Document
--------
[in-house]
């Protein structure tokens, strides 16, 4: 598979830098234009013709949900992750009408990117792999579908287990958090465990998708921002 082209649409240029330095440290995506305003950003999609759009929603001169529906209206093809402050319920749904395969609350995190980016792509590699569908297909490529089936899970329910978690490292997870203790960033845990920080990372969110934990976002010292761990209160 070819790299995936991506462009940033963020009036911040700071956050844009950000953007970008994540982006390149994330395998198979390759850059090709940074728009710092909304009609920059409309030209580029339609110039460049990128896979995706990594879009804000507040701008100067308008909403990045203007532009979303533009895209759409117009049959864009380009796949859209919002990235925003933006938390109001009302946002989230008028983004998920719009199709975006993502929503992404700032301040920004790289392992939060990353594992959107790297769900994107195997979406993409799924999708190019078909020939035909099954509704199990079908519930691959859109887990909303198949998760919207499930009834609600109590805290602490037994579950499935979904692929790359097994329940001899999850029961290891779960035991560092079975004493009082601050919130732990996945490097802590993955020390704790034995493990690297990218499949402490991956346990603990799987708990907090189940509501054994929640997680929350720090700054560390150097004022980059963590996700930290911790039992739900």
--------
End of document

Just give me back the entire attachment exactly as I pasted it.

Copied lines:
[in-house]
């Protein structure tokens, strides 16, 4: 598979830098234009013709949900992750009408990117792999579908287990958090465990998708921002 082209649409240029330095440290995506305003950003999609759009929603001169529906209206093809402050319920749904395969609350995190980016792509590699569908297909490529089936899970329910978690490292997870203790960033845990920080990372969110934990976002010292761990209160 070819790299995936991506462009940033963020009036911040700071956050844009950000953007970008994540982006390149994330395998198979390759850059090709940074728009710092909304009609920059409309030209580029339609110039460049990128896979995706990594879009804000507040701008100067308008909403990045203007532009979303533009895209759409117009049959864009380009796949859209919002990235925003933006938390109001009302946002989230008028983004998920719009199709975006993502929503992404700032301040920004790289392992939060990353594992959107790297769900994107195997979406993409799924999708190019078909020939035909099954509704199990079908519930691959859109887990909303198949998760919207499930009834609600109590805290602490037994579950499935979904692929790359097994329940001899999850029961290891779960035991560092079975004493009082601050919130732990996945490097802590993955020390704790034995493990690297990218499949402490991956346990603990799987708990907090189940509501054994929640997680929350720090700054560390150097004022980059963590996700930290911790039992739900």